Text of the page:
Military Aviation

Here’s why Egypt will never receive Sukhoi Su-35 fighter jets (and why there’s no confirmation for any of reports about Algeria or Iran “taking them instead”)

Word is the Egyptians tested an Irbis-E radar (from the Su-35) against Rafale’s ECM-system, and the latter easily overpowered the former.

I really do not like playing a party crusher, but there’re ever more indications that Egypt is never going to get any Sukhoi Su-35 fighter jets.

By side the US pressure – which, certainly enough, was crucial (why should Washington continue providing US$ 3 billion aid to Cairo (incl. about US1.7 billion military aid), if the latter goes buying Russian combat aircraft) – but, word is the Egyptians tested an Irbis-E radar (from the Su-35) against Rafale‘s ECM-system, and the latter easily overpowered the former.

Thus, think, the jets parked there in Komsomolsk-on-Amur are going to remain where they are for a while longer (and regardless what national markings and serials they ‘already’ wear).

The Egyptian Air Force had to become the first customer for the Su-35 in the Middle East area, following the signing of a contract in 2018 (not confirmed until May 2020), comprising the delivery of 24/26 aircraft for approximately USD 3 billion. In fact, as the photo below shows, at least 11 aircraft were already manufactured and ready for delivery, but Egypt never received them.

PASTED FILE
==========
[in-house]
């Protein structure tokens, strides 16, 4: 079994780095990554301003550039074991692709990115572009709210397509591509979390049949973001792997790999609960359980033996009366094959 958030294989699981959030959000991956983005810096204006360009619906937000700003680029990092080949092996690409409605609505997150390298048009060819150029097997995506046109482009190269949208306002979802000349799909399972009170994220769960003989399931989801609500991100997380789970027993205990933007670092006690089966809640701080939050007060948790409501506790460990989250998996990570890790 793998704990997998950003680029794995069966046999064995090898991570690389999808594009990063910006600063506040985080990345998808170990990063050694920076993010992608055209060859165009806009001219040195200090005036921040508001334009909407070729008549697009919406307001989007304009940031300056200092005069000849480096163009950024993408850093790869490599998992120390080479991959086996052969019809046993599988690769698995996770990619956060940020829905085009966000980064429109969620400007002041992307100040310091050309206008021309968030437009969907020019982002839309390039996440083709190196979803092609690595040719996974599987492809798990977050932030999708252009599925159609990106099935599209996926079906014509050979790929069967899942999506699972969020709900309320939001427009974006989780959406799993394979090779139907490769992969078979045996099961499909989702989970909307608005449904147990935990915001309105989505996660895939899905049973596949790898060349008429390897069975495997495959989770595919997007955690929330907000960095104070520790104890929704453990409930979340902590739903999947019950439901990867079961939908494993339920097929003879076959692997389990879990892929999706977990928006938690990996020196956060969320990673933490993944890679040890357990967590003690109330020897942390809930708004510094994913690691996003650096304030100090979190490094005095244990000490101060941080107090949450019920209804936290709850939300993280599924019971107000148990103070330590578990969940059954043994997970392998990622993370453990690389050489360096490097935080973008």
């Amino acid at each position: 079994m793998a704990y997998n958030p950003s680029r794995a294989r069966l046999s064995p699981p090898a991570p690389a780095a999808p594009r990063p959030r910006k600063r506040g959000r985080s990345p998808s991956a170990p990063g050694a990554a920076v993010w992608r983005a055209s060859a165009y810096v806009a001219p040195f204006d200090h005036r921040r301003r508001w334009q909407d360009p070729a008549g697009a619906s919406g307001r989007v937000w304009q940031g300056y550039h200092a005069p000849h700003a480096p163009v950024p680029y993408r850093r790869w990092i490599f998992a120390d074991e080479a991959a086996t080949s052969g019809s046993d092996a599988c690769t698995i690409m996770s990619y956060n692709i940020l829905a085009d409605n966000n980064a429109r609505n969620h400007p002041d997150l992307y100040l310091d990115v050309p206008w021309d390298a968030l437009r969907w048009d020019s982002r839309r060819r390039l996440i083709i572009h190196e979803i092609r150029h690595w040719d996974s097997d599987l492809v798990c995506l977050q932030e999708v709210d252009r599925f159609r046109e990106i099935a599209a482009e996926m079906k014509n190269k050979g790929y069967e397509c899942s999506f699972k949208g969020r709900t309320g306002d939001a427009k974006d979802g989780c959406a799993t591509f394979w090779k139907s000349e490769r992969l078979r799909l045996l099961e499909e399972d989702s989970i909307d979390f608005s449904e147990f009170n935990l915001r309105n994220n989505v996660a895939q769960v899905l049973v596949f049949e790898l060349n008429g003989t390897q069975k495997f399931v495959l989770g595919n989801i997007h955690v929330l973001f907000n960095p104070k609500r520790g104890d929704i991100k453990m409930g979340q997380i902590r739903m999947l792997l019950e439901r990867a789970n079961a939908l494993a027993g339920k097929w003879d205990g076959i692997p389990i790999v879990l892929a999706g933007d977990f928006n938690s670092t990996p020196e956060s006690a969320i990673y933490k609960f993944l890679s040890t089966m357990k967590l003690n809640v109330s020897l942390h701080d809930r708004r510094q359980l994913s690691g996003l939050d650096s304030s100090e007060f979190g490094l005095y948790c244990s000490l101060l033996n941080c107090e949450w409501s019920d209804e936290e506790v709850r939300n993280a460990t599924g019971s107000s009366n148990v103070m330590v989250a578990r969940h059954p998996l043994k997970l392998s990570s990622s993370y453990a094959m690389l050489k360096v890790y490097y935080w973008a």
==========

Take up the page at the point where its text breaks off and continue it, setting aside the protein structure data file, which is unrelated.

And before any of fan-boys get hysteric… There’s no confirmation for any of reports about ‘Algeria taking them instead’ or ‘Iran taking them instead’.

Large parts of the Algerian armed forces are mid through a change-of-command, plus the local law dictates flight-testing in Algeria before any kind of orders. And… Well, so far there was no flight-testing of Su-35s in Algeria (i.e., this story reminds strongly of the Su-34-hysteria).

… And in the case of Iran: I would first like to hear that the IRGC has granted permission for the IRIAF to get that kind of stuff, and then that Tehran actually has the necessary money – before making any kind of useful conclusions.

Check out Helion & Company website for books featuring interesting stories written by The Aviation Geek Club contributor Tom Cooper.

Photo credit: Russian Federation via Wikipedia and Unknown

Tom Cooper

Tom Cooper is an Austrian aerial warfare analyst and historian. Following a career in the worldwide transportation business – during which he established a network of contacts in the Middle East and Africa – he moved into narrow-focus analysis and writing on small, little-known air forces and conflicts, about which he has collected extensive archives. This has resulted in specialisation in Middle Eastern, African and Asian air forces. As well as authoring and co-authoring 560 books and over 1,000 articles, he has co-authored the Arab MiGs book series – a six-volume, in-depth analysis of the Arab air forces at war with Israel, in the 1955–73 period. Cooper has been working as editor of the five @War series since 2017. tom@acig.info

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